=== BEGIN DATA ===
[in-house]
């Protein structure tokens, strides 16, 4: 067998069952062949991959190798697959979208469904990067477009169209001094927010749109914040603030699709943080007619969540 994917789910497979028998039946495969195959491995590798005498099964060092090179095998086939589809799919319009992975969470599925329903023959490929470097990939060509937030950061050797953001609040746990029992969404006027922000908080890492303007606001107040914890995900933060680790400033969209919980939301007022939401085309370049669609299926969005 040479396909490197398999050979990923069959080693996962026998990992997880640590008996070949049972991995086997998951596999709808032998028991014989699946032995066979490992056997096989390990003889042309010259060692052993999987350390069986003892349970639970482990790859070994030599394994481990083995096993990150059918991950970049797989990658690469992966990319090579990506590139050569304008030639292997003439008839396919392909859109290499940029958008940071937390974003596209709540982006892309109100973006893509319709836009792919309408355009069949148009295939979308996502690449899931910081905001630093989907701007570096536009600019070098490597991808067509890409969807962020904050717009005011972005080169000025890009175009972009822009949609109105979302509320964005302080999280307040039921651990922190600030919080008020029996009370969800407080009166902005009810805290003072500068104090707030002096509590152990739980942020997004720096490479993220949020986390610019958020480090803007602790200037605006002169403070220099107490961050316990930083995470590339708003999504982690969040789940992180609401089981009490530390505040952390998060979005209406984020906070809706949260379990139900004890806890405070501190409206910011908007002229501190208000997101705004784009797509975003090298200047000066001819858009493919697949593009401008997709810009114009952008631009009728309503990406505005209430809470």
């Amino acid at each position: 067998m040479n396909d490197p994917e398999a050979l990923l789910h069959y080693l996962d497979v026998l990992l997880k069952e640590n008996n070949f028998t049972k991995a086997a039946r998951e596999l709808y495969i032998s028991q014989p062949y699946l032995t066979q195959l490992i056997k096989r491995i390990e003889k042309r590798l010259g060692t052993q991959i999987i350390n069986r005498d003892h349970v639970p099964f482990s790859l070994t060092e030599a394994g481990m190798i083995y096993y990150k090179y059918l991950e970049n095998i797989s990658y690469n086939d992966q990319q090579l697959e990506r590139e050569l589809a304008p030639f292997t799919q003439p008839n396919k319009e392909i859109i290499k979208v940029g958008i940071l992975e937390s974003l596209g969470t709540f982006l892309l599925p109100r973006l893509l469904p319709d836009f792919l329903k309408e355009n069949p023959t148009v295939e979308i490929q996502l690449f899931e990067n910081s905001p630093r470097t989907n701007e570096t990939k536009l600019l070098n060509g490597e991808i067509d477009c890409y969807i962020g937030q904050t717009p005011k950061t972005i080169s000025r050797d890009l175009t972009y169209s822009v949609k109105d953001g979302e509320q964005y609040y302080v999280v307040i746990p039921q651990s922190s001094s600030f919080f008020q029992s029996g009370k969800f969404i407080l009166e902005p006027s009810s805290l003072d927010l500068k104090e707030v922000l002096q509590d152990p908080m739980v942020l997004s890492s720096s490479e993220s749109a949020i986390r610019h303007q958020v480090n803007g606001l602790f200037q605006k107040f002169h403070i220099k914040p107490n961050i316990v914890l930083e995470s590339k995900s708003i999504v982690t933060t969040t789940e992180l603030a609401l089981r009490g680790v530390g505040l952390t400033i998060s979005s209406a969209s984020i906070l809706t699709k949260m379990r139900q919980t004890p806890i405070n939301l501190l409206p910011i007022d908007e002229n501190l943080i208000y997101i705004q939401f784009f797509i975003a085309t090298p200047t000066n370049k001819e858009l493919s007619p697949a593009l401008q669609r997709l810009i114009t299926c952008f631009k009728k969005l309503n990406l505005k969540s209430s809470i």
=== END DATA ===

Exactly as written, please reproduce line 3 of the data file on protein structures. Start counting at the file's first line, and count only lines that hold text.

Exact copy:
């Amino acid at each position: 067998m040479n396909d490197p994917e398999a050979l990923l789910h069959y080693l996962d497979v026998l990992l997880k069952e640590n008996n070949f028998t049972k991995a086997a039946r998951e596999l709808y495969i032998s028991q014989p062949y699946l032995t066979q195959l490992i056997k096989r491995i390990e003889k042309r590798l010259g060692t052993q991959i999987i350390n069986r005498d003892h349970v639970p099964f482990s790859l070994t060092e030599a394994g481990m190798i083995y096993y990150k090179y059918l991950e970049n095998i797989s990658y690469n086939d992966q990319q090579l697959e990506r590139e050569l589809a304008p030639f292997t799919q003439p008839n396919k319009e392909i859109i290499k979208v940029g958008i940071l992975e937390s974003l596209g969470t709540f982006l892309l599925p109100r973006l893509l469904p319709d836009f792919l329903k309408e355009n069949p023959t148009v295939e979308i490929q996502l690449f899931e990067n910081s905001p630093r470097t989907n701007e570096t990939k536009l600019l070098n060509g490597e991808i067509d477009c890409y969807i962020g937030q904050t717009p005011k950061t972005i080169s000025r050797d890009l175009t972009y169209s822009v949609k109105d953001g979302e509320q964005y609040y302080v999280v307040i746990p039921q651990s922190s001094s600030f919080f008020q029992s029996g009370k969800f969404i407080l009166e902005p006027s009810s805290l003072d927010l500068k104090e707030v922000l002096q509590d152990p908080m739980v942020l997004s890492s720096s490479e993220s749109a949020i986390r610019h303007q958020v480090n803007g606001l602790f200037q605006k107040f002169h403070i220099k914040p107490n961050i316990v914890l930083e995470s590339k995900s708003i999504v982690t933060t969040t789940e992180l603030a609401l089981r009490g680790v530390g505040l952390t400033i998060s979005s209406a969209s984020i906070l809706t699709k949260m379990r139900q919980t004890p806890i405070n939301l501190l409206p910011i007022d908007e002229n501190l943080i208000y997101i705004q939401f784009f797509i975003a085309t090298p200047t000066n370049k001819e858009l493919s007619p697949a593009l401008q669609r997709l810009i114009t299926c952008f631009k009728k969005l309503n990406l505005k969540s209430s809470i």